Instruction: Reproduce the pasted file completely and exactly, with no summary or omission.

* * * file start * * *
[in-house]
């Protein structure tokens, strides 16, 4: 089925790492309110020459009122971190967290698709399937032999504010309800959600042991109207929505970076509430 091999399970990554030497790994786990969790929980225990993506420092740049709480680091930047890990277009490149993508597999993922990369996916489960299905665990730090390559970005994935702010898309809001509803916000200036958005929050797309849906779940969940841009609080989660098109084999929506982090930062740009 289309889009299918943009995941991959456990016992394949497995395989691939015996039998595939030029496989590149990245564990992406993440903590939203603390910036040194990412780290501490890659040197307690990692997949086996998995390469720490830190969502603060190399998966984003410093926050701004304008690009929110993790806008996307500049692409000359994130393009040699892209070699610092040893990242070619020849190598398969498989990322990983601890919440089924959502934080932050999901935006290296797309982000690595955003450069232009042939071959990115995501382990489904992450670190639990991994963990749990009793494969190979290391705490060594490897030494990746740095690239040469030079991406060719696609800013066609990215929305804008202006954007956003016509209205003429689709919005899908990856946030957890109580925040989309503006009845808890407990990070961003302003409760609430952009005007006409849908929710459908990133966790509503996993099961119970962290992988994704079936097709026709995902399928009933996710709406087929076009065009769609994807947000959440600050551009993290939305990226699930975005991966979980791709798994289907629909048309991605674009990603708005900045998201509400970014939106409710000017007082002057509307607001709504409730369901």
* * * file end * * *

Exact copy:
[in-house]
């Protein structure tokens, strides 16, 4: 089925790492309110020459009122971190967290698709399937032999504010309800959600042991109207929505970076509430 091999399970990554030497790994786990969790929980225990993506420092740049709480680091930047890990277009490149993508597999993922990369996916489960299905665990730090390559970005994935702010898309809001509803916000200036958005929050797309849906779940969940841009609080989660098109084999929506982090930062740009 289309889009299918943009995941991959456990016992394949497995395989691939015996039998595939030029496989590149990245564990992406993440903590939203603390910036040194990412780290501490890659040197307690990692997949086996998995390469720490830190969502603060190399998966984003410093926050701004304008690009929110993790806008996307500049692409000359994130393009040699892209070699610092040893990242070619020849190598398969498989990322990983601890919440089924959502934080932050999901935006290296797309982000690595955003450069232009042939071959990115995501382990489904992450670190639990991994963990749990009793494969190979290391705490060594490897030494990746740095690239040469030079991406060719696609800013066609990215929305804008202006954007956003016509209205003429689709919005899908990856946030957890109580925040989309503006009845808890407990990070961003302003409760609430952009005007006409849908929710459908990133966790509503996993099961119970962290992988994704079936097709026709995902399928009933996710709406087929076009065009769609994807947000959440600050551009993290939305990226699930975005991966979980791709798994289907629909048309991605674009990603708005900045998201509400970014939106409710000017007082002057509307607001709504409730369901």